Speaking of alt levels. What is considered mild and high elevation? Does the rise from 69 to 75 contitutes a big rise? Are those numbers alone something to worry about?

Best regards,
Drew

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Hi Drew,

This is a very mild rise. The generally accepted (but arbitrary) definitions are:

Mild elevation = < 5 times upper limit normal (i.e. up to 275 in males or 95 in females)
Intermediate elevation = 5–10 times upper limit normal
High elevation = > 10 times upper limit normal (more than 550 in males or 190 in females)

Many ALT flares can come without any long-term issues, but can become an issue if they are persistently high over long periods of time (on the order of years) or if they are very high (>10 times ULN). Given your fibroscan seems to be good, I would imagine it should not be too much of a worry, but it’s best to get on top of it before it leads to anything serious. Of course, I don’t know anything about your medical history, so it’s best to take your doctor’s advice.

Cheers,
Thomas

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These two are dissimilar to my profile, in my case, only HBsAg is reactive, HBsAb, HBeAg, HBeAb and HbcAb are all non-reactive, sometimes, the HBsAg become non-reactive then later turns reactive. I have had this flip flop for 15 years with normal liver enzymes and normal liver function, but recently, my ALP shoots to 219 while my ALT is 58 just the border marks based on the lab, Direct bilirubin and total bilirubin are below normal range base on the Lab’s reference range, but total protein is 62 and AST is 22 which are within the normal range. How can you explain this to me? I have never done viral load count.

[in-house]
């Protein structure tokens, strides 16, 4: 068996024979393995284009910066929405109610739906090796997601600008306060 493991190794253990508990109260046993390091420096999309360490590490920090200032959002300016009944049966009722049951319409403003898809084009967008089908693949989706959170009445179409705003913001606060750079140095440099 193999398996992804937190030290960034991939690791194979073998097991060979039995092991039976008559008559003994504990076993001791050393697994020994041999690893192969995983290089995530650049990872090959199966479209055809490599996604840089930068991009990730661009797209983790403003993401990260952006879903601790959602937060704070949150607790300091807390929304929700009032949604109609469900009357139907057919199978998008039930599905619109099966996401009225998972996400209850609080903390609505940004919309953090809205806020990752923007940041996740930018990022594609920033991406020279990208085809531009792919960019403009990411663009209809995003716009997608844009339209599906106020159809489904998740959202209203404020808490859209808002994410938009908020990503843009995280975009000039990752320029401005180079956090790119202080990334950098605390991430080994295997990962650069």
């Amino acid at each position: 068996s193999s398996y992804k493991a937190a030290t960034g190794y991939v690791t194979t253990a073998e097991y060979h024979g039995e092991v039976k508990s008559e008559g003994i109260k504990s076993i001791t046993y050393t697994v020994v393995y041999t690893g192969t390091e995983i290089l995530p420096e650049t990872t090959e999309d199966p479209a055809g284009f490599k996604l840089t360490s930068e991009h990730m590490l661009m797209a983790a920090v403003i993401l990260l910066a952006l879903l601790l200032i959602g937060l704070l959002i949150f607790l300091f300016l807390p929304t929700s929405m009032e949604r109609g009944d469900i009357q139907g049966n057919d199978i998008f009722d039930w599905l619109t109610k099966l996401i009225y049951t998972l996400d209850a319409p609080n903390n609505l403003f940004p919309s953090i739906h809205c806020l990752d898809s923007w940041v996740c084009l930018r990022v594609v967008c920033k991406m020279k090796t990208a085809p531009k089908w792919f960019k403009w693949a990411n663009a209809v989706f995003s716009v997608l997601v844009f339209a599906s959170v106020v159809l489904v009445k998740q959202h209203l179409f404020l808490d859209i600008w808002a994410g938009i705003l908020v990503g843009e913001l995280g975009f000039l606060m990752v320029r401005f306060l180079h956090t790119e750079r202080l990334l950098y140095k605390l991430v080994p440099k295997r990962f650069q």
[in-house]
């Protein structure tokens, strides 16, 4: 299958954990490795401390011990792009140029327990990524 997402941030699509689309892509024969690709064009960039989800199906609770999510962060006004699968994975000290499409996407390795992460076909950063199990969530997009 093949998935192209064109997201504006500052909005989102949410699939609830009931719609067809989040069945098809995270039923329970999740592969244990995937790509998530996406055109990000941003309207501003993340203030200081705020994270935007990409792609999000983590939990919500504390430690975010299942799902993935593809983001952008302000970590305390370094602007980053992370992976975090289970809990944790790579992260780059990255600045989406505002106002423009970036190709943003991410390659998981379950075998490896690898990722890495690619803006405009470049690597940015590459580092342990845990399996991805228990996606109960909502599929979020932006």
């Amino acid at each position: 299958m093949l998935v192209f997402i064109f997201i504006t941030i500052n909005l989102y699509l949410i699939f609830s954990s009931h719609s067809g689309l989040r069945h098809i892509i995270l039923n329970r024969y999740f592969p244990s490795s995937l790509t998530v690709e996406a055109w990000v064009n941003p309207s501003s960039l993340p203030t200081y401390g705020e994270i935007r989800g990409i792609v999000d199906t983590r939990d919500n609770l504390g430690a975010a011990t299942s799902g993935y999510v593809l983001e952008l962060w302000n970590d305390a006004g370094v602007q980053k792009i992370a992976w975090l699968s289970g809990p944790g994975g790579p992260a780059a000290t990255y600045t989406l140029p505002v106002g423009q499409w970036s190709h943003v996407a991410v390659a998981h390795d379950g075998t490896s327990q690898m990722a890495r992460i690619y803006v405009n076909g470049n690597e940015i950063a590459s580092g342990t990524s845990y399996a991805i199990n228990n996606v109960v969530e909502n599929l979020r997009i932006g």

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This is a fairly unusual case, I’m not sure what the reason might be. Perhaps @PLampertico @simone.strasser @Suwang88 @rgish or @MarkDouglas could provide some insight and maybe some suggestions?